The auditor, who has completed his term, will not be eligible for reappointment as auditor in the same company for five years from completion of the term. If an auditor resigns from the company, it will file, within a period of  30 days from the date of resignation, a statement with the company and the registrar, indicating reasons and other facts regarding r egarding resignation. The Companies Bill empowers the Central Government to require specified class of companies to maintain cost accounts and get cost audit done. Under the Companies Bill, statutory status will be conferred upon the Serious Fraud Investigation Office (SFIO). The Companies Bill has taken a step to protect interest of investors. Under the Companies Bill, each company will need to have minimum one director who stayed in India for at least 182 days in the previous calendar year. The Companies Bill will require prescribed class of companies to have at least one woman director on the board. Under the Companies Bill, a person will be able to become director of  20 companies. However, out of this, not more than 10 companies can  be public companies. companies. Keeping in view the fiduciary capacity of directors, the Companies Bill has prescribed duties of directors. The Companies Bill states that every listed company will have at least one-third of total number of directors as independent directors.

 











The Companies Bill lays down detailed “Code for independent directors” containing detailed guidelines for professional conduct, roles and responsibilities. Under the Companies Bill, each listed company and such other class of companies, as may be prescribed, will constitute an audit committee. The Companies Bill prescribes certain specific responsibilities of the audit committee and states that the board of directors will prescribe further terms of reference. The Companies Bill will mandate all listed companies and such other  class of companies as may be prescribed to constitute NRC. The Companies Bill states that such class or class of companies, as may be prescribed, will appoint an internal auditor to conduct internal audit of the functions and activities of the company.

Related party transactions, loans and agreements: highlighting the key changes •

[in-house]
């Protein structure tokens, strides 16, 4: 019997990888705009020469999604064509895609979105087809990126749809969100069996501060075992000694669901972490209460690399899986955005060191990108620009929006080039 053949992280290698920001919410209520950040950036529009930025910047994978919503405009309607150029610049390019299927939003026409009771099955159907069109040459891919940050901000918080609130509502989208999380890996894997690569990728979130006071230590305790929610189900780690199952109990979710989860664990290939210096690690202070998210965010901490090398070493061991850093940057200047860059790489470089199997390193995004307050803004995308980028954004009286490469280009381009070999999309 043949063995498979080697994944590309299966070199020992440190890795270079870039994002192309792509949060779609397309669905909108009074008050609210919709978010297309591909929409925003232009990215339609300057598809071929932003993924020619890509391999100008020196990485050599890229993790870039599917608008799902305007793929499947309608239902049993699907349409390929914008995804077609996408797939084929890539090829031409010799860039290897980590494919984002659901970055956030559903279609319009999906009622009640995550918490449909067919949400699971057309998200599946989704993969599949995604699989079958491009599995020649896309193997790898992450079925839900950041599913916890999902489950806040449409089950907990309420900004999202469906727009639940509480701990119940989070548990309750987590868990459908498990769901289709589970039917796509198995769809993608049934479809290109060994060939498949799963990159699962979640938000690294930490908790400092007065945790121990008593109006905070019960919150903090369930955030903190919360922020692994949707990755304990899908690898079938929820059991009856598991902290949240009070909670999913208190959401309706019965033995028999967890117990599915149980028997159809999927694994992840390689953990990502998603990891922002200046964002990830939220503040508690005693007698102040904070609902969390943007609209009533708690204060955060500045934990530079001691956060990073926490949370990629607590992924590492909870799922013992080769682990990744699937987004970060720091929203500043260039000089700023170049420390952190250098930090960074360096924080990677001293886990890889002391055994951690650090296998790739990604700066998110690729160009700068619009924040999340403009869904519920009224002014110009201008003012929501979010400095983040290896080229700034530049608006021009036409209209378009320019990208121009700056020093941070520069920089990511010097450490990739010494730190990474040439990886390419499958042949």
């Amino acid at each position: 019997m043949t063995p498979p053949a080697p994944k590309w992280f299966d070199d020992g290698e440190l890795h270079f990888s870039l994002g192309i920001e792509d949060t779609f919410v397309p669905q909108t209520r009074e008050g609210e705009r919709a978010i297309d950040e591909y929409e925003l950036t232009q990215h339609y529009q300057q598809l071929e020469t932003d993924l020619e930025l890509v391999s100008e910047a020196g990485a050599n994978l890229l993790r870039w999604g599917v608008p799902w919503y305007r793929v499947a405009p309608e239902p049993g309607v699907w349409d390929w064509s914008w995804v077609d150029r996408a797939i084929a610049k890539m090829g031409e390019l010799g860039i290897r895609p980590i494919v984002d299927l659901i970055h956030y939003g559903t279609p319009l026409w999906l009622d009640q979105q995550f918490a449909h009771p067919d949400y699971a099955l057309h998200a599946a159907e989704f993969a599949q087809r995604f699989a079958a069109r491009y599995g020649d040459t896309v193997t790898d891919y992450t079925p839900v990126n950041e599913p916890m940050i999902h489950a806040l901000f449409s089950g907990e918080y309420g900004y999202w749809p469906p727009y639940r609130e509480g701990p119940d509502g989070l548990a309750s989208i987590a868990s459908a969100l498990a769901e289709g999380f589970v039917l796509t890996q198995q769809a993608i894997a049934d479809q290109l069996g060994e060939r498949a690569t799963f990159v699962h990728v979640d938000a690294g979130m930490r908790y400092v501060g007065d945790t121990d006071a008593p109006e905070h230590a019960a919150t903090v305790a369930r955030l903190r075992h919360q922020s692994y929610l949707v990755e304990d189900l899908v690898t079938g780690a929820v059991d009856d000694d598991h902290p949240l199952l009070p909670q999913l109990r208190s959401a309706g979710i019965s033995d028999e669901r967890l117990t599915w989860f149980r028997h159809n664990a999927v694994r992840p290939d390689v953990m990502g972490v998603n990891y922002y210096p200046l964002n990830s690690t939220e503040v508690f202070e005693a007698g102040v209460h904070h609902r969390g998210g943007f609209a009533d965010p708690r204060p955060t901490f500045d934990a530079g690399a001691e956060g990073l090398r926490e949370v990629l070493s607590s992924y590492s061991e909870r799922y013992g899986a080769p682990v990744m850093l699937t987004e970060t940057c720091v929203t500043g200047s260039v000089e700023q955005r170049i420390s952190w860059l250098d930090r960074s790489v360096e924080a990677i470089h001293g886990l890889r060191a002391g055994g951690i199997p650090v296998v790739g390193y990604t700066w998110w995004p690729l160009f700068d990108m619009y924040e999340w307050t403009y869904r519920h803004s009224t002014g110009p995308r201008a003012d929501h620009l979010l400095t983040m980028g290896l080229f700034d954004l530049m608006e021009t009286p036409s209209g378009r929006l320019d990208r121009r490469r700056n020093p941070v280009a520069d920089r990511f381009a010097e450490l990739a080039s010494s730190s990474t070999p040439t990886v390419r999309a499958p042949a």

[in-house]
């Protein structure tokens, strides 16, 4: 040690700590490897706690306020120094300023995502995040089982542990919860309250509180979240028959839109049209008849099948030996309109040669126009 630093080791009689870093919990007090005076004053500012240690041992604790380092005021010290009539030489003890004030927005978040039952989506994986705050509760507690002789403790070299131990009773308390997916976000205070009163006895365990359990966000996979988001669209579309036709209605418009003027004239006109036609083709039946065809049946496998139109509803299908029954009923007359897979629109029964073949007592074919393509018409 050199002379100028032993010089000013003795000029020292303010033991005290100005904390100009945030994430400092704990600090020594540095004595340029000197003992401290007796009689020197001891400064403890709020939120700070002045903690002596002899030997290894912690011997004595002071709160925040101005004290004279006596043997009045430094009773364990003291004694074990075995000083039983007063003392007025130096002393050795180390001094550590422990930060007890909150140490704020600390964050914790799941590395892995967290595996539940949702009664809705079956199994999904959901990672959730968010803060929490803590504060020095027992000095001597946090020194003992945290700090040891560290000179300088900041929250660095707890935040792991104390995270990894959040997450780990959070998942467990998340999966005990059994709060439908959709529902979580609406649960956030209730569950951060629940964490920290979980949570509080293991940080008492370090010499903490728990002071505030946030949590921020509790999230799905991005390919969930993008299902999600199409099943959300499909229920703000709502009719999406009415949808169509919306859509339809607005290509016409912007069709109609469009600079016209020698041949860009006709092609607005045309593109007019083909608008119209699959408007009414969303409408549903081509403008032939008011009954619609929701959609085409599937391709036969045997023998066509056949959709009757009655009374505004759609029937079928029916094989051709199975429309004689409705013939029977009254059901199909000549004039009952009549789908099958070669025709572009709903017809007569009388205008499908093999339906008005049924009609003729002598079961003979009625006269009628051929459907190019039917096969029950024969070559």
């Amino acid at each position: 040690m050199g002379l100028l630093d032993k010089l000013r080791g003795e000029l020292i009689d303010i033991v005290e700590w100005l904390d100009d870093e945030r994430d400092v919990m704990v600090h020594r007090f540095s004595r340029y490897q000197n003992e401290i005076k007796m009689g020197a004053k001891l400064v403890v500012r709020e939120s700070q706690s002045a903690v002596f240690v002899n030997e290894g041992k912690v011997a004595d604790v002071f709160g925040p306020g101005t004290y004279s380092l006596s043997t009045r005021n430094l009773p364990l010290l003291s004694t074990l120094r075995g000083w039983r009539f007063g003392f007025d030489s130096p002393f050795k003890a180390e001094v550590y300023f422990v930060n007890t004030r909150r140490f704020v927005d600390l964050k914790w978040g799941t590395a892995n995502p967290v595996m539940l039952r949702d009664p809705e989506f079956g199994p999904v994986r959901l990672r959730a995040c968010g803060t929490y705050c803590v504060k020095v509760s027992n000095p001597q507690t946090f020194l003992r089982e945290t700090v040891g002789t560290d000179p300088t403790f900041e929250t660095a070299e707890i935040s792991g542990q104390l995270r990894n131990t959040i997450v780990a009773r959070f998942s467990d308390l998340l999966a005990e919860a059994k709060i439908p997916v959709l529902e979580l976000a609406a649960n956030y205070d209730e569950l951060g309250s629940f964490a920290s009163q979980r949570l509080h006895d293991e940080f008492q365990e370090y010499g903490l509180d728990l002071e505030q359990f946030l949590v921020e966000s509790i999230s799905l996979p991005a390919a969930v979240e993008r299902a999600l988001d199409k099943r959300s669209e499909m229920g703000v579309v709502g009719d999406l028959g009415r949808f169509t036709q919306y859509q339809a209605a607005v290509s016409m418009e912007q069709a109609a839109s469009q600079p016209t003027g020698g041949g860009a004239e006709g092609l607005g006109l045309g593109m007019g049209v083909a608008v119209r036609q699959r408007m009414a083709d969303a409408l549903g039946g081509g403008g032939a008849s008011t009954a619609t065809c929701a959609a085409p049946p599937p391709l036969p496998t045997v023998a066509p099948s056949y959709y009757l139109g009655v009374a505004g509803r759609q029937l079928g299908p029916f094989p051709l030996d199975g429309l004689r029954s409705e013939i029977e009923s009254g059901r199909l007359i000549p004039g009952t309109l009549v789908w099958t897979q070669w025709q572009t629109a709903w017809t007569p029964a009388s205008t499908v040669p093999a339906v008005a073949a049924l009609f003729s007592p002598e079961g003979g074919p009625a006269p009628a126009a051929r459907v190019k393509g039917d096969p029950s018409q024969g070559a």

The Companies Bill does not require any government approval for a related-party transaction. A related-party transaction can be entered into only if it is approved by a special resolution at the general meeting. The Companies Bill requires that every contract or arrangements arr angements entered into with a related party will be referred to in the board’s report to shareholders, along with justification for entering into such transactions. The Companies Bill contains restrictions on advancing any loan, including any loan represented by a book debt, to any director or to any other person in whom the director is interested or give any guarantee or provide any security in connection with any loan taken  by him or such other person. person. The Companies Bill provides for more stringent penalty and imprisonment for contravention. The Companies Bill introduces a new requirement that a company cannot make investment through more than two layers of investment companies, with exceptions.

 

Mergers,amalgamationand reconstruction:highlightingthe key changes •







The Companies Bill will allow, subject to RBI approval, both inbound and outbound cross-border mergers and amalgamations between Indian and foreign companies. The Companies Bill will prohibit companies from creating treasury shares under the scheme. The Companies Bill clarifies that the merger of a listed company into an unlisted company will not automatically result in the listing of the transferee company. The Companies Bill will introduce a simplified procedure for merger  and amalgamation between



Holding company and its wholly owned subsidiary, or 



Two or more small companies.



The Companies Bill also states that if, in a scheme of amalgamation/ merger, shareholders of the transferor company decide to opt out of  the transferee company, provision will be made for payment of the value of shares held by them and other benefits in accordance with a  predetermined price formula or or after a valuation is made.

Conclusion

The full impact of the Companies Bill is not yet clear, as many m any matters will  be covered by rules or circulars, circulars, which will be issued issued later. The Ministry of  Corporate Affairs (MCA) will play a major role to ensure that there is clarity and consistency in understanding the new legislation. However, it can be hoped that the Companies Bill 2013 will soon become an Act once it is  passed in the Rajya Sabha and it receives the final assent assent from the President of India. The new enactment is expected to be a milestone event for the Indian corporates with far-reaching far-r eaching consequences.